|Publication number||US3297186 A|
|Publication date||Jan 10, 1967|
|Filing date||Jul 24, 1962|
|Priority date||Jul 24, 1962|
|Publication number||US 3297186 A, US 3297186A, US-A-3297186, US3297186 A, US3297186A|
|Inventors||Wells Lowell J|
|Original Assignee||Owens Illinois Inc|
|Export Citation||BiBTeX, EndNote, RefMan|
|Patent Citations (10), Referenced by (13), Classifications (10)|
|External Links: USPTO, USPTO Assignment, Espacenet|
Jan. 10, 1967 L. J. WELLS 3,297,186
TRANSPARENT GLASS CONTAINER AND METHOD OF MAKING SAME Filed July 24, 1962 ADHESIVE COMPOSITION OF EPOXY RESLN AND GAMMA AMINOPROPYLTRIETHOXY SlLANE INVENTOR LOWELL J. WELLS ATTORNEY United States Patent O 3,297,186 TRANSPARENT GLASS CONTAINER AND METHOD OF MAKING SAME Lowell J. Wells, Toledo, Ohio, assignor to Owens-Illinois, Inc., a corporation of Ohio Filed July 24, 1962. Ser. No. 212,141 16 Claims. (Cl. 215100) This invention broadly relates to a method of permanently sealing glass surfaces together and more particularly to a method of sealing glass handles and/or stems onto glass containers such as tumblers, mugs, cups, goblets, pitchers and the like.
Heretofore, glass containers have had handles either molded on as an integral part of the original container or have had the handles heat-sealed into place by melting the end surface of the handle and the corresponding exterior surface of the container and then cooling the molten contacting surfaces to form the seal. The former has as major disadvantage the needfor special molds, which molds cannot be used for the production of ware without integral handles. The latter also has its disadvantages, particularly with sham-bottomed ware, which develops areas of unequal stress due to the localized heating and cooling. This results in a weekend bond when the ware is later subjected to thermal shock.
While it has long been recognized that ware may be made independently of the handles and/or stems and such handles and stems may subsequently be secured to the finished ware, no commercially suitable means for successfully adhering such handles or stems has been developed in the art. As will be appreciated, the bond between the handle or stem and the exterior surface of the glass container must be able to withstand normal usage and wear, which includes withstanding thermal shock such as occurs when either cold or hot liquids are poured into the container or when the containers are washed or rinsed in hot water, such as in a dishwashing machine.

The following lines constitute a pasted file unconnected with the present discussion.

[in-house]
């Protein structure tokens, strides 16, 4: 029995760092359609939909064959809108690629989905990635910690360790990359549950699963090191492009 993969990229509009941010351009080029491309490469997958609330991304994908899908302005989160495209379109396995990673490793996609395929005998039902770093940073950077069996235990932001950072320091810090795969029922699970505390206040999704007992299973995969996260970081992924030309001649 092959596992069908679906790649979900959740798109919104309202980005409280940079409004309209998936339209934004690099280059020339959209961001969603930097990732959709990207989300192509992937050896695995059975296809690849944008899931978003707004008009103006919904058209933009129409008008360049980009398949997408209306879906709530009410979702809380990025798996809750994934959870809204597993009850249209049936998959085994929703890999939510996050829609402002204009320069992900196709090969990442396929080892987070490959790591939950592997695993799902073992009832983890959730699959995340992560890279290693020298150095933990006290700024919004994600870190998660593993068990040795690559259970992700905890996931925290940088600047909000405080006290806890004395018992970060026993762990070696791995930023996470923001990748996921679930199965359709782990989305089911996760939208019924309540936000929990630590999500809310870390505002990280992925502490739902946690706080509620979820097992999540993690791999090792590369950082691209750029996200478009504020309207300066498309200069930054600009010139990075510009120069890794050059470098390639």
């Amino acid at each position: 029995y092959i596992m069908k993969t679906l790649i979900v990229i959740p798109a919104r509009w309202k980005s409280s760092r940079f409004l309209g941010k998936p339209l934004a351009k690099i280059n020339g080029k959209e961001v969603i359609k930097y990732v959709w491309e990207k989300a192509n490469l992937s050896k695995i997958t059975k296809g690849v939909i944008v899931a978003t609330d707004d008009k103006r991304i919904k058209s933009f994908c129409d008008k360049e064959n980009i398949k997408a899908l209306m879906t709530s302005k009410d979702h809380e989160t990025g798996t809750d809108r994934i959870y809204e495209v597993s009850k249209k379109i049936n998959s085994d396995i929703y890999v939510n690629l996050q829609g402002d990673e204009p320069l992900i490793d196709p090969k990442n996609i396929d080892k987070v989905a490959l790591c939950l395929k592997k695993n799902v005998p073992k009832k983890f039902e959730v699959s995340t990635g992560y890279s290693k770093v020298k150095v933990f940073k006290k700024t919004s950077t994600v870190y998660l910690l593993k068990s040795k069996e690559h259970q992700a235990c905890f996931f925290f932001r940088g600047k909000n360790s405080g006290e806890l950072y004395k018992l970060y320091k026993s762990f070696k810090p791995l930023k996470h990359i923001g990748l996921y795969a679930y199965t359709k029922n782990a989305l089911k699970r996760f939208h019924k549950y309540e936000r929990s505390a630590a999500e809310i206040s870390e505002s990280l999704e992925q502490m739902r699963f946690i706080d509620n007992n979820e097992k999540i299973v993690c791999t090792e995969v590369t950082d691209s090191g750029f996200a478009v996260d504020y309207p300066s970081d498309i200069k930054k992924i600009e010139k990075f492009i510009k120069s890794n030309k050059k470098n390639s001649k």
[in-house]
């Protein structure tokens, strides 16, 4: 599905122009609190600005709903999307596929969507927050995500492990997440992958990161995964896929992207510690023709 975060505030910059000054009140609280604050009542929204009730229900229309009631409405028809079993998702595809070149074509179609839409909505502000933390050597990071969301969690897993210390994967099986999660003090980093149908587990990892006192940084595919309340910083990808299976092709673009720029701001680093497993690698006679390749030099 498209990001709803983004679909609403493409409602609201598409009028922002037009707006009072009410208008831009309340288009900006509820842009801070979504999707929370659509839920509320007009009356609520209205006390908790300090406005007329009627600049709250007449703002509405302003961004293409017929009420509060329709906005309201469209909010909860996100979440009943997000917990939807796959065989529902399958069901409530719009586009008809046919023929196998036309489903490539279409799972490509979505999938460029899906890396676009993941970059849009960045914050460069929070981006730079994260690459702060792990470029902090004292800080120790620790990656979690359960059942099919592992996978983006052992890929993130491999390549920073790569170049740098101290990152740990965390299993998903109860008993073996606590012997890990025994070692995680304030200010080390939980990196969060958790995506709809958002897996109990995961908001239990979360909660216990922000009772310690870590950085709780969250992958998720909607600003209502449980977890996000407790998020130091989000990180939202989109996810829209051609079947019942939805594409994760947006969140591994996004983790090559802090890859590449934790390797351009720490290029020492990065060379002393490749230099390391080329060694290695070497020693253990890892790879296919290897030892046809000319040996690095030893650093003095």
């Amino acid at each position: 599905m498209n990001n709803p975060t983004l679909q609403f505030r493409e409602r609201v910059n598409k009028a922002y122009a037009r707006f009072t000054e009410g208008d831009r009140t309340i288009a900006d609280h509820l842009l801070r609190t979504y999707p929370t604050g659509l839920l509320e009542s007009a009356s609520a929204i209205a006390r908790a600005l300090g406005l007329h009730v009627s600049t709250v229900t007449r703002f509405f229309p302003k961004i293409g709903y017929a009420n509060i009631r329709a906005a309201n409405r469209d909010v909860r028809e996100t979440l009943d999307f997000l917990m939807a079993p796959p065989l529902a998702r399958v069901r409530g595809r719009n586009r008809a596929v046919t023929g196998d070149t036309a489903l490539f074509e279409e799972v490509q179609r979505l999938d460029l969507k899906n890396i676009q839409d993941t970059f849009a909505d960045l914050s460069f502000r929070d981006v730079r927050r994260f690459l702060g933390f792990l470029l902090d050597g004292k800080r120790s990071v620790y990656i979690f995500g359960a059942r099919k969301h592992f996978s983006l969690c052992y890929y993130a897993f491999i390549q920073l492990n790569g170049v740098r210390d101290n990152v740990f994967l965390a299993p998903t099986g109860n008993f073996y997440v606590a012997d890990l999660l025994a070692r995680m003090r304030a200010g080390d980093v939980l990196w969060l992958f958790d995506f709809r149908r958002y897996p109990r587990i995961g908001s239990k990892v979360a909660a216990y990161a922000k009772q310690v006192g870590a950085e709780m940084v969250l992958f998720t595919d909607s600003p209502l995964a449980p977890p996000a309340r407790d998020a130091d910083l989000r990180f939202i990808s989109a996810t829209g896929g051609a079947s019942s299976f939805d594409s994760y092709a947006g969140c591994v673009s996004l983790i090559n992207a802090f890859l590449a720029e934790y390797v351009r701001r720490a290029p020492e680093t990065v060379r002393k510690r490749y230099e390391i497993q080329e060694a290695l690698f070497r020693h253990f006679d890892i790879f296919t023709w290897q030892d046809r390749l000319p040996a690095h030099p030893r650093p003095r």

Further, the bond between the sealed members must remain at maximum strength during the life of the ware and must not, as has been the case in the prior art, weaken with use and with repeated washing of the ware.
Many sealing adhesives have been utilized or suggested by the prior art but without success in this particular field. Epoxy resin adhesives have been used as the sealant for the handles but after repeated washing of the ware, the bond is gradually weakened so as to constitute a hazard to the user. One can never be sure, for instance, that the handle will not become detached at the precise moment he picks up the glass container to drink the coffee, tea or other hot liquid therein, thus risking the possibility of being scalded or, at the very least having his clothes splattered with the hot liquid and perhaps with broken glass.
A prime requisite for a glass seal for a transparent glass container and handle is for the seal to also be transparent so as to give the appearance of the handle being integral with the container. strong permanent seal is for the cured seal to be free of all bubbles since the presence of such bubbles both detracts from the appearance of the ware and presents points of Weakness in the seal.